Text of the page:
India Pale Ales (IPAs) have a historical association with Indian food, given that the brews were excessively hopped to preserve them in the two to three month sea journey to India. It is likely they were used to wash down a curry by the Raj long before Brick Lane was ever built.

These beers generally had a high alcoholic content and this one from Goose Island brewery in the United States is a good example. The mega-hoppiness generally stands up well to intense flavours, but the bitterness can sometimes get in the way. With the roasted garlic flavours of the fish, however, it becomes a perfect partner.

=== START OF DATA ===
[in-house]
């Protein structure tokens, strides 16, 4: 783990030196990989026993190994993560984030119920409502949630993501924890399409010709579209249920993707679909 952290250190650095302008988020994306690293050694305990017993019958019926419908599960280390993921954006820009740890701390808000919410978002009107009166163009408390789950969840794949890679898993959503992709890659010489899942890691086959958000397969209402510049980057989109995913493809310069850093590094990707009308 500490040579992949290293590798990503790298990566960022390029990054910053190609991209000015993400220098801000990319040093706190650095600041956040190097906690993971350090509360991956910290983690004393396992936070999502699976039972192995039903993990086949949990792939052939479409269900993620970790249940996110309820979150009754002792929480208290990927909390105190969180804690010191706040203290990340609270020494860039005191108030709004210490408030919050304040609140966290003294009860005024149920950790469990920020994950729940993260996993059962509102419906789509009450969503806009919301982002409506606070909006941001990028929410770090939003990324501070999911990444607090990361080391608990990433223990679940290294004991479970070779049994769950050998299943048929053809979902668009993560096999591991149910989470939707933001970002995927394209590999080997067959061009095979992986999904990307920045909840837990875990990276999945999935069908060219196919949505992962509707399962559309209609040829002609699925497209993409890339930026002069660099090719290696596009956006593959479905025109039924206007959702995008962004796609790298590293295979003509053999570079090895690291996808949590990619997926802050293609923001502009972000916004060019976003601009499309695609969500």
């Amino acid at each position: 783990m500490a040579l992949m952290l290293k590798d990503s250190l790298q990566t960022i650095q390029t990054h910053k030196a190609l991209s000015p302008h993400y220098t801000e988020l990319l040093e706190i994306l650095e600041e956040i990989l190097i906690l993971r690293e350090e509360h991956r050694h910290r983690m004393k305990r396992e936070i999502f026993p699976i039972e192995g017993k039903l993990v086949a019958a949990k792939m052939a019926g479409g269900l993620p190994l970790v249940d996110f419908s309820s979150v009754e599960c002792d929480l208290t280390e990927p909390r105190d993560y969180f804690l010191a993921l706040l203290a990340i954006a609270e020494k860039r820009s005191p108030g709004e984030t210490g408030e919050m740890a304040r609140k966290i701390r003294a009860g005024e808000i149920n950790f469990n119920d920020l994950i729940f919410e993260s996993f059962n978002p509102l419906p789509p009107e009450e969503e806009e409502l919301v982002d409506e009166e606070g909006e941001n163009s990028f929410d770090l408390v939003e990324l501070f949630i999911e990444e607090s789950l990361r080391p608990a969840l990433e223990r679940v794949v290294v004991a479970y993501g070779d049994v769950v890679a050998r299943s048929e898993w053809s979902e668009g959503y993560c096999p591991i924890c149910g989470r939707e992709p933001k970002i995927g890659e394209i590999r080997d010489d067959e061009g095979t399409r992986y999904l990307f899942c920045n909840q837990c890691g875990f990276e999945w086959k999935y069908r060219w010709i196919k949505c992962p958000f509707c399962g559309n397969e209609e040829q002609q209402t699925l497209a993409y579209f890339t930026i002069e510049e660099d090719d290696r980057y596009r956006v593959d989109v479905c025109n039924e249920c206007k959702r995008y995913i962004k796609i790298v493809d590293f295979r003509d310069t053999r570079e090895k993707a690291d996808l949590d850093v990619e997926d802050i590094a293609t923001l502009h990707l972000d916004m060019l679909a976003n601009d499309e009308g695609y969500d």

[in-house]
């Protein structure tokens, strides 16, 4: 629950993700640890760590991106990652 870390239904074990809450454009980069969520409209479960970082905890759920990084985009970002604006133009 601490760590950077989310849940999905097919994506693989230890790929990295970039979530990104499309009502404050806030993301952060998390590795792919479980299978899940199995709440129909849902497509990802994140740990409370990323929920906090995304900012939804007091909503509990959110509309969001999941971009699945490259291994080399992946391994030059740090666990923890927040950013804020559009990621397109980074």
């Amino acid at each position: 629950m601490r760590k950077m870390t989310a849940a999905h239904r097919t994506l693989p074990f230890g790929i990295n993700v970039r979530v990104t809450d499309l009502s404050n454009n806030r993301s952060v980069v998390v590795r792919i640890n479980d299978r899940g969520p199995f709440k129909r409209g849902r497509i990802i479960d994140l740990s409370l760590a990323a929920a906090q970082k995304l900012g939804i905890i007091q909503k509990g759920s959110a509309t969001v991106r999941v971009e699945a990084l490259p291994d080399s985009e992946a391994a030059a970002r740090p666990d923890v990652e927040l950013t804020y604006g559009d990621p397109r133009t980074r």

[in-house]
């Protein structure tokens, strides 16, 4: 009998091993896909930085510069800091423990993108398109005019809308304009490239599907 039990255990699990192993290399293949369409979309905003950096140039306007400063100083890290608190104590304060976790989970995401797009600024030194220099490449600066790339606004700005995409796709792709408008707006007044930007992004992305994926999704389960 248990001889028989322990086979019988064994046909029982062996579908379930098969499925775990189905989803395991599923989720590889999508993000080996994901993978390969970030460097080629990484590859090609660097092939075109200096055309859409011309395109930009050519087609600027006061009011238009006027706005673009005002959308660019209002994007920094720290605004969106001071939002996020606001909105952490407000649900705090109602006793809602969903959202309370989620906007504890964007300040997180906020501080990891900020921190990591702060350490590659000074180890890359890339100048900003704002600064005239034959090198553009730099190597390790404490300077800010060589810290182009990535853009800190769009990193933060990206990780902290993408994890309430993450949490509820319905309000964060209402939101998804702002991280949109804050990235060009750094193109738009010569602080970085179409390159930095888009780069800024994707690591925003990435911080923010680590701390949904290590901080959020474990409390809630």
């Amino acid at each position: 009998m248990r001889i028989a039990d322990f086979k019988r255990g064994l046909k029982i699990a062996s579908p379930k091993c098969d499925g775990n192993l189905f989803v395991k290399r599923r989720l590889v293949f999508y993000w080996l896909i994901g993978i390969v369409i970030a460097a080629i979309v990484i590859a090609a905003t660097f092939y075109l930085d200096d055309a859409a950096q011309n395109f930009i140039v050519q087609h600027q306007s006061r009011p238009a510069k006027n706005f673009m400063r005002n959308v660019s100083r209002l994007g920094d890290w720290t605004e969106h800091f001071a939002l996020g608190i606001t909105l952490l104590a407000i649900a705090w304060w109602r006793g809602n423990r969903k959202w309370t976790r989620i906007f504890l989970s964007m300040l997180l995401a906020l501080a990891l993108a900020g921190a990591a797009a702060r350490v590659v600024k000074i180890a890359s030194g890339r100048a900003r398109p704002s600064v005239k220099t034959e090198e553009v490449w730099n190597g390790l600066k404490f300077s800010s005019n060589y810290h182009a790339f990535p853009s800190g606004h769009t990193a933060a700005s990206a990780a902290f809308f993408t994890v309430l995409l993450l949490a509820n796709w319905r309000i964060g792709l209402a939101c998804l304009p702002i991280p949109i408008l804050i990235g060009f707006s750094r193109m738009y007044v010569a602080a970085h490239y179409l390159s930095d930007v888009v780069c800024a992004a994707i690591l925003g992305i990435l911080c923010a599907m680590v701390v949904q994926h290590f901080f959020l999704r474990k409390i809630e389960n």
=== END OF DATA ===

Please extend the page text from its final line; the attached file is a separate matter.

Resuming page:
• Lamb roganjosh: tender pieces of lamb cooked in a traditional masala
• Chicken biryani: chicken and basmati rice cooked in a sealed pot. Served with raita and daal
• Chicken tikka makhani: chicken tikka from the tandoor immersed in a spiced creamy butter sauce

The beers:
Worthington’s White Shield IPA (5.6% ABV)
One of the most historic examples of an authentic IPA and current champion bottle conditioned beer in Britain. It has a powerful hop presence, as you’d expect from an IPA, and a marmalade-ish bitterness that contrasts with all the flavours. It is also very fresh tasting, as it is bottled with live yeast, and really refreshes the palate.

Palm Speciale (5.4% ABV)
This deliciously sweet amber ale is the flagship beer of Palm Breweries in Steenhuffel, Belgium. It has a syrupy quality that isn’t too cloying thanks to a malty, warming whisky-like flavour Want more? continued... that counters the sweetness. It really excelled with the rogan josh, complementing the meaty lamb flavour perfectly.